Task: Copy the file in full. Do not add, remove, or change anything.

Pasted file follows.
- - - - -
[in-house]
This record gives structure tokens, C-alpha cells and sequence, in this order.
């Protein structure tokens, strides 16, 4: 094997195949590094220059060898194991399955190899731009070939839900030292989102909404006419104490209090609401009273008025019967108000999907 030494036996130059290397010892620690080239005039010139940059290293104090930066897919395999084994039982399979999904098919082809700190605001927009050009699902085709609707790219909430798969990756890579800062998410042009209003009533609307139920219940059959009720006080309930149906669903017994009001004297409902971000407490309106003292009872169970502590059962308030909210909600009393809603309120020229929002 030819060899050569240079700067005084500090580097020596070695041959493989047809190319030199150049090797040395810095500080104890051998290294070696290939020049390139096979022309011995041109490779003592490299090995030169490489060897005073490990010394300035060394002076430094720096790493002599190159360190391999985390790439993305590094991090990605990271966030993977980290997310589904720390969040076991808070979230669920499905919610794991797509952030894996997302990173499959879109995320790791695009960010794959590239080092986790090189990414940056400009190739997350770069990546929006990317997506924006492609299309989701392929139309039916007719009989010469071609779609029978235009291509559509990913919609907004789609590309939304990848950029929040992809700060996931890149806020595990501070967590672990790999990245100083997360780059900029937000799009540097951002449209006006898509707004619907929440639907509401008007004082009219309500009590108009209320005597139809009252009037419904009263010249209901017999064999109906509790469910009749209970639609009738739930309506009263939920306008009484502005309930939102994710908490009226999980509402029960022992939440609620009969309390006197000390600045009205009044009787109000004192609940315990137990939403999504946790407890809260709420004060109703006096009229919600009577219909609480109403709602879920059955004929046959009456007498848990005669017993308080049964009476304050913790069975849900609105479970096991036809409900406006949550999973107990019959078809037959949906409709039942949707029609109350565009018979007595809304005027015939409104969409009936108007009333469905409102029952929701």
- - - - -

[in-house]
This record gives structure tokens, C-alpha cells and sequence, in this order.
């Protein structure tokens, strides 16, 4: 094997195949590094220059060898194991399955190899731009070939839900030292989102909404006419104490209090609401009273008025019967108000999907 030494036996130059290397010892620690080239005039010139940059290293104090930066897919395999084994039982399979999904098919082809700190605001927009050009699902085709609707790219909430798969990756890579800062998410042009209003009533609307139920219940059959009720006080309930149906669903017994009001004297409902971000407490309106003292009872169970502590059962308030909210909600009393809603309120020229929002 030819060899050569240079700067005084500090580097020596070695041959493989047809190319030199150049090797040395810095500080104890051998290294070696290939020049390139096979022309011995041109490779003592490299090995030169490489060897005073490990010394300035060394002076430094720096790493002599190159360190391999985390790439993305590094991090990605990271966030993977980290997310589904720390969040076991808070979230669920499905919610794991797509952030894996997302990173499959879109995320790791695009960010794959590239080092986790090189990414940056400009190739997350770069990546929006990317997506924006492609299309989701392929139309039916007719009989010469071609779609029978235009291509559509990913919609907004789609590309939304990848950029929040992809700060996931890149806020595990501070967590672990790999990245100083997360780059900029937000799009540097951002449209006006898509707004619907929440639907509401008007004082009219309500009590108009209320005597139809009252009037419904009263010249209901017999064999109906509790469910009749209970639609009738739930309506009263939920306008009484502005309930939102994710908490009226999980509402029960022992939440609620009969309390006197000390600045009205009044009787109000004192609940315990137990939403999504946790407890809260709420004060109703006096009229919600009577219909609480109403709602879920059955004929046959009456007498848990005669017993308080049964009476304050913790069975849900609105479970096991036809409900406006949550999973107990019959078809037959949906409709039942949707029609109350565009018979007595809304005027015939409104969409009936108007009333469905409102029952929701």